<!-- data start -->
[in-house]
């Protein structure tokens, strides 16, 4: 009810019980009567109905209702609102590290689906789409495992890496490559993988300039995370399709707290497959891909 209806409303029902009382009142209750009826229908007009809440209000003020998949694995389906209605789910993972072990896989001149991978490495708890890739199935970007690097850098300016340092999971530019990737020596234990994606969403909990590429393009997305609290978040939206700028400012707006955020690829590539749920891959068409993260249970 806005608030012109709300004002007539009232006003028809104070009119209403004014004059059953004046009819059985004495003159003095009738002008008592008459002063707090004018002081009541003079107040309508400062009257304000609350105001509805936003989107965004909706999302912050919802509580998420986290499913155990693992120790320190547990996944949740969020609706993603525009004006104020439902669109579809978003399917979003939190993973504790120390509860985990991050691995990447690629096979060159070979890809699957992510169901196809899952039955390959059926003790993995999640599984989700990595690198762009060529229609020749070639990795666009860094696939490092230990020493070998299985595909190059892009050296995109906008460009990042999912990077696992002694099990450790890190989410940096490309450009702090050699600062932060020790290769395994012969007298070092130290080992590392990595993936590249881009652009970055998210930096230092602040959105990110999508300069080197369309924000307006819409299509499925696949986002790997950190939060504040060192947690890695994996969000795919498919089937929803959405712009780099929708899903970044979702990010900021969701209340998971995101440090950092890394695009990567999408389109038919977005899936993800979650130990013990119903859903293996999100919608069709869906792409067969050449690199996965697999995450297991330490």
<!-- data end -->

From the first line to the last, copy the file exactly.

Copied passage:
[in-house]
């Protein structure tokens, strides 16, 4: 009810019980009567109905209702609102590290689906789409495992890496490559993988300039995370399709707290497959891909 209806409303029902009382009142209750009826229908007009809440209000003020998949694995389906209605789910993972072990896989001149991978490495708890890739199935970007690097850098300016340092999971530019990737020596234990994606969403909990590429393009997305609290978040939206700028400012707006955020690829590539749920891959068409993260249970 806005608030012109709300004002007539009232006003028809104070009119209403004014004059059953004046009819059985004495003159003095009738002008008592008459002063707090004018002081009541003079107040309508400062009257304000609350105001509805936003989107965004909706999302912050919802509580998420986290499913155990693992120790320190547990996944949740969020609706993603525009004006104020439902669109579809978003399917979003939190993973504790120390509860985990991050691995990447690629096979060159070979890809699957992510169901196809899952039955390959059926003790993995999640599984989700990595690198762009060529229609020749070639990795666009860094696939490092230990020493070998299985595909190059892009050296995109906008460009990042999912990077696992002694099990450790890190989410940096490309450009702090050699600062932060020790290769395994012969007298070092130290080992590392990595993936590249881009652009970055998210930096230092602040959105990110999508300069080197369309924000307006819409299509499925696949986002790997950190939060504040060192947690890695994996969000795919498919089937929803959405712009780099929708899903970044979702990010900021969701209340998971995101440090950092890394695009990567999408389109038919977005899936993800979650130990013990119903859903293996999100919608069709869906792409067969050449690199996965697999995450297991330490």